Lower risk patients (i.e. no suicidal intent, no previous suicide attempt, no history of mental illness or substance abuse, and no exacerbated agitation or irritability) may not need specialty care and can be managed by the ED provider.9 A 6-question Decision Support Tool is available through the Suicide Prevention Resource Center to guide providers in caring for these lower-risk patients.

Decision Support Tool

3. Assessment

After preliminary screening has been completed, there may be a need for more comprehensive assessment to determine the patient’s risk and protective factors, imminent risk for suicide, and inform their treatment plan.

Suicide Assessment Five-Step Evaluation and Triage (SAFE-T): Typically found in the form of the SAFE-T Protocol Card, SAFE-T is a 5-step suicide assessment protocol used to address a patient’s level of suicide risk and suggest appropriate interventions. A detailed guide for the 5 steps below, with specific language and scripts, can be found here: SAFE-T Quick Guide for Clinicians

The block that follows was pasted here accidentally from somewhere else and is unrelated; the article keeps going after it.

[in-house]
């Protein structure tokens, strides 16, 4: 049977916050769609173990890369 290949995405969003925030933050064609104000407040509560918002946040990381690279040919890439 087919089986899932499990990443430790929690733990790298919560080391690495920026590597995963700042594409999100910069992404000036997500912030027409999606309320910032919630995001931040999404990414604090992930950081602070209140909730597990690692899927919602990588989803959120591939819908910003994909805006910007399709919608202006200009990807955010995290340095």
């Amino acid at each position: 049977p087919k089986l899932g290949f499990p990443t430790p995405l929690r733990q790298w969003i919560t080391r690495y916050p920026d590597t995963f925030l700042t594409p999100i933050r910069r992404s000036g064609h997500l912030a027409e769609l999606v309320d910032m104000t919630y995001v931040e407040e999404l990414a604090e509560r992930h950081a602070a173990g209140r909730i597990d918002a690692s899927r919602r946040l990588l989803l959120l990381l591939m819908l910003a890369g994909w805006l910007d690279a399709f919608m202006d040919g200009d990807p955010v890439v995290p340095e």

SAFE-T Quick Guide

4. Interventions (Lethal Means Counseling, Safety Planning)

There are number of brief interventions that can be performed by an ED provider or specialist for patients who will be discharged from the hospital.

Lethal Means Restriction: Anyone who is identified with any level of suicide risk, from mild to severe, should be asked about access to lethal means. Removing access to lethal means for individuals at risk for suicide should be a top priority, as research shows that over 50% of suicides are completed using a firearms.11 In Montana, firearms were used in 63% of suicides in 2016.12 Providers and patients should discuss and monitor other lethal means as well, such as access to materials for hanging/suffocation (belts, ropes, or other items) or large quantities of high-risk medications.